4

If I should allow users to log in using the same username/password, what should I consider when choosing between the following solutions?

  • Install, and use Bakery Single Sign-On System on the main site, and all the subdomains.
  • Share the database table containing the user data.
5

Bakery decouples the multisites — if you're sharing a table, you must use exactly the same Drupal version on all sites in the multisite configuration, and update them in lockstep. With Bakery, the Master and Slaves can be running different Drupal versions. Additionally, any modules that modify the users table on the Master site would need to be applied to the Slave sites with corresponding settings.

Bakery improves scalability — user accounts are not created on slave sites until they are needed, conserving server computational and data storage resources.

Bakery synchronizes sessions — for example, if the user logs out of one Bakery site, the user will be logged out of all Bakery sites in that group. (To achieve equivalent behavior with shared tables, you'd also need to share the sessions table, which would further complicate maintenance.)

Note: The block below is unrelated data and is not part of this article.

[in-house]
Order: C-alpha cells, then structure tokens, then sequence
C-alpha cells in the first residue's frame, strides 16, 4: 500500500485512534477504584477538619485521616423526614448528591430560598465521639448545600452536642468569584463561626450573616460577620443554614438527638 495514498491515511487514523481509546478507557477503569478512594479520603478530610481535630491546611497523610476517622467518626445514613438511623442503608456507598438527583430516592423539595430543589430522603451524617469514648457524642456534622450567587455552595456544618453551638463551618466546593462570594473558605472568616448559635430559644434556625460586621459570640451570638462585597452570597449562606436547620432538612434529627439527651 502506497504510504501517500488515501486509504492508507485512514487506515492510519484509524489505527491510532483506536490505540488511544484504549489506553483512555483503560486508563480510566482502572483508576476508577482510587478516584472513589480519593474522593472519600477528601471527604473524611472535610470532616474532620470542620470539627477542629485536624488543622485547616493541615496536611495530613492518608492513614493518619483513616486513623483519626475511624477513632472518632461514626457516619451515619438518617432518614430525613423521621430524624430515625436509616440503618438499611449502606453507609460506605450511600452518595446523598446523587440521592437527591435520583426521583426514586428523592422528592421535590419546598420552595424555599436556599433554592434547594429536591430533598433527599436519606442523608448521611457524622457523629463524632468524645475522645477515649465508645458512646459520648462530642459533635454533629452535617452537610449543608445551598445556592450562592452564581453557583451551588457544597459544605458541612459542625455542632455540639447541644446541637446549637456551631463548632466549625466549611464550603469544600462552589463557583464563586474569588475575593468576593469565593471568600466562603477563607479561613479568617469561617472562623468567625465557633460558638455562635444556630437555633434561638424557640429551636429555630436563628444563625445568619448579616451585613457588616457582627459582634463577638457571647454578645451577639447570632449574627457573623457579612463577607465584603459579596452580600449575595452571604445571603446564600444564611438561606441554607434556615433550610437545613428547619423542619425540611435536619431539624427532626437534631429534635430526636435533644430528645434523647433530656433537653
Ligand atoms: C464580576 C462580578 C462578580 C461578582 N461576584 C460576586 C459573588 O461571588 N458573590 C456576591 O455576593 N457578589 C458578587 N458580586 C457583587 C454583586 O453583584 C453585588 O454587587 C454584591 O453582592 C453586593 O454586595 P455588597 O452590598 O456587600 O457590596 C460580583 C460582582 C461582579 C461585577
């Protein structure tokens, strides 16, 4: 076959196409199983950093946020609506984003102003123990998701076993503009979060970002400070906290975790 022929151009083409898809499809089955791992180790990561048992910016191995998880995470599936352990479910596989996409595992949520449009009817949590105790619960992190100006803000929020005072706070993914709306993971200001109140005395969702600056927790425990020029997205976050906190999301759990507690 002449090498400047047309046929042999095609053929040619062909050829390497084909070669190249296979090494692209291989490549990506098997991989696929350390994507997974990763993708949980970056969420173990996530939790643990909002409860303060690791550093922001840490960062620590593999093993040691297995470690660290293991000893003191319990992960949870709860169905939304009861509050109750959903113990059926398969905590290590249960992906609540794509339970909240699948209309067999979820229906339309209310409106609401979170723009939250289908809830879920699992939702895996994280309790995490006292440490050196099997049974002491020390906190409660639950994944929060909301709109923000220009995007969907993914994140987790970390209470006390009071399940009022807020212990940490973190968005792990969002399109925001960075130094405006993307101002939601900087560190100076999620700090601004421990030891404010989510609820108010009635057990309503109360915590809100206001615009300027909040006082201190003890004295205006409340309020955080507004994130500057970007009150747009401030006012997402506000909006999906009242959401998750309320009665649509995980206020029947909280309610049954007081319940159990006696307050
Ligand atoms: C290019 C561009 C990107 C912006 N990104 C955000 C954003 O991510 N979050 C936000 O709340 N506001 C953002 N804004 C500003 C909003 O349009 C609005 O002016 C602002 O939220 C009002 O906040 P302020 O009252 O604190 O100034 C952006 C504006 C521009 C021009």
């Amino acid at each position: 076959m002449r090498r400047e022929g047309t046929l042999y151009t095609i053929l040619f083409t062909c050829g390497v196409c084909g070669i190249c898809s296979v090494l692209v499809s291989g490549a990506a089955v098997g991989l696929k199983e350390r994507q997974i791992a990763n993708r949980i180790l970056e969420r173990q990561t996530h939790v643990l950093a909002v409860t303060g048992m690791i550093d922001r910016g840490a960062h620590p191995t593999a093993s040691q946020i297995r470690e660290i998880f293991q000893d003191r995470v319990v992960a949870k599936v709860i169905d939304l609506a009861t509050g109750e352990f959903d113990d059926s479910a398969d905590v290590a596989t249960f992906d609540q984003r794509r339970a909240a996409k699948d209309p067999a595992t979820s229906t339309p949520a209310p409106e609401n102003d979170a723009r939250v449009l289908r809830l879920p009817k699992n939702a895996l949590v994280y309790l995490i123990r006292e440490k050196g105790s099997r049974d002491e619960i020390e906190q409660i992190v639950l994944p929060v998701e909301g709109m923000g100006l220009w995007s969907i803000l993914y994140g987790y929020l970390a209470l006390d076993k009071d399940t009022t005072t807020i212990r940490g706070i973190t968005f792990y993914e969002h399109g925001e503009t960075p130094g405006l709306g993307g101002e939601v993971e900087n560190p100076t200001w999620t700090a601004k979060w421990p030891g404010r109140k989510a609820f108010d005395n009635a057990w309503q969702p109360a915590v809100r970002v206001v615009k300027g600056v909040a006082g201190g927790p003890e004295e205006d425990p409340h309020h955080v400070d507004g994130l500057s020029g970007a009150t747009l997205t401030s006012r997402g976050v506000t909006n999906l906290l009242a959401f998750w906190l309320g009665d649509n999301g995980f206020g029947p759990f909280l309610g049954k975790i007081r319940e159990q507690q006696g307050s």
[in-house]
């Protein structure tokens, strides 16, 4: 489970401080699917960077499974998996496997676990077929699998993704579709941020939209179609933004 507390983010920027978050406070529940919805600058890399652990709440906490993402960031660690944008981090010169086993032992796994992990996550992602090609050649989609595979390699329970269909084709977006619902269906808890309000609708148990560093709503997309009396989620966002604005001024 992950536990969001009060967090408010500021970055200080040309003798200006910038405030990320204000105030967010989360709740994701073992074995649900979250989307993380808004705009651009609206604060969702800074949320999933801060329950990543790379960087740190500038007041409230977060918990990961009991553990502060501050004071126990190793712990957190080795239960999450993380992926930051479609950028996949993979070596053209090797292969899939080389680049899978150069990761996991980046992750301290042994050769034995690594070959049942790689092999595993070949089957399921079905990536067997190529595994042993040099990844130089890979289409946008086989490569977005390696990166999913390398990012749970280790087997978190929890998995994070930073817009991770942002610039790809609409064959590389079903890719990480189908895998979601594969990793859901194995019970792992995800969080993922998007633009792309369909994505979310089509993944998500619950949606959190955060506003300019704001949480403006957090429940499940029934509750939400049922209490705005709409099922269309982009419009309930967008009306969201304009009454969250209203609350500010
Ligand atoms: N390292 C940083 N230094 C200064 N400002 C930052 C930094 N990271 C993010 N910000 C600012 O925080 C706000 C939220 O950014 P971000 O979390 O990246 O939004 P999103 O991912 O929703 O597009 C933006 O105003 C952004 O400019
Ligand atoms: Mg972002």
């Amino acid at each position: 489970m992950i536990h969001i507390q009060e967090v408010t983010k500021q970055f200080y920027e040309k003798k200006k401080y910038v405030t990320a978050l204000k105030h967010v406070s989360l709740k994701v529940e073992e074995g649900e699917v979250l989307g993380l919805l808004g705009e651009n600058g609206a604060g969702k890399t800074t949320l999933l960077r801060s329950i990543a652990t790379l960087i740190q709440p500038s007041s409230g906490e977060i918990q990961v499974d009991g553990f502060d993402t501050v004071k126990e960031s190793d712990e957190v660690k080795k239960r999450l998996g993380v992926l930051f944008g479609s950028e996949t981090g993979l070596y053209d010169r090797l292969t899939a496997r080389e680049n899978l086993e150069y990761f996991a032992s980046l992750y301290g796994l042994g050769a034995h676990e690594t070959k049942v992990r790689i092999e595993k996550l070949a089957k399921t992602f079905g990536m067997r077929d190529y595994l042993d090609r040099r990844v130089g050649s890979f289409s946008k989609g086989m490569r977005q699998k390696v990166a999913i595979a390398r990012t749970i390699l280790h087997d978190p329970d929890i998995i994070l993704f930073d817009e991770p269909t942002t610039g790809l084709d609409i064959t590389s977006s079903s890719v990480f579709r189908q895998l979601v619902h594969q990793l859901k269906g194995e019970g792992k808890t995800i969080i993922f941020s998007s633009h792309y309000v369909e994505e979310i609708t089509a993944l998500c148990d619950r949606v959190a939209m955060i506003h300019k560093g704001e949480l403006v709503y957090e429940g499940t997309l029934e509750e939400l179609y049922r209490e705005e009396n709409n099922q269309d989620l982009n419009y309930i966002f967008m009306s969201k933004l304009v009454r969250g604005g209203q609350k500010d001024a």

• Also, sharing the DB tables for users is not recommended, and isn't supported by Drupal for upgrades. – Paul Jones Mar 4 '11 at 0:28
2

If your only concern is sharing username and password you might want to consider OpenID, especially since support is in Drupal core.

If that doesn't seem like something your users could manage then I'd consider the Janrain module it would allow your users to sign in with a whole host of accounts they probably already have, like Facebook, Twitter and Google.

It's worth pointing out that this is the method used by StackExchange.

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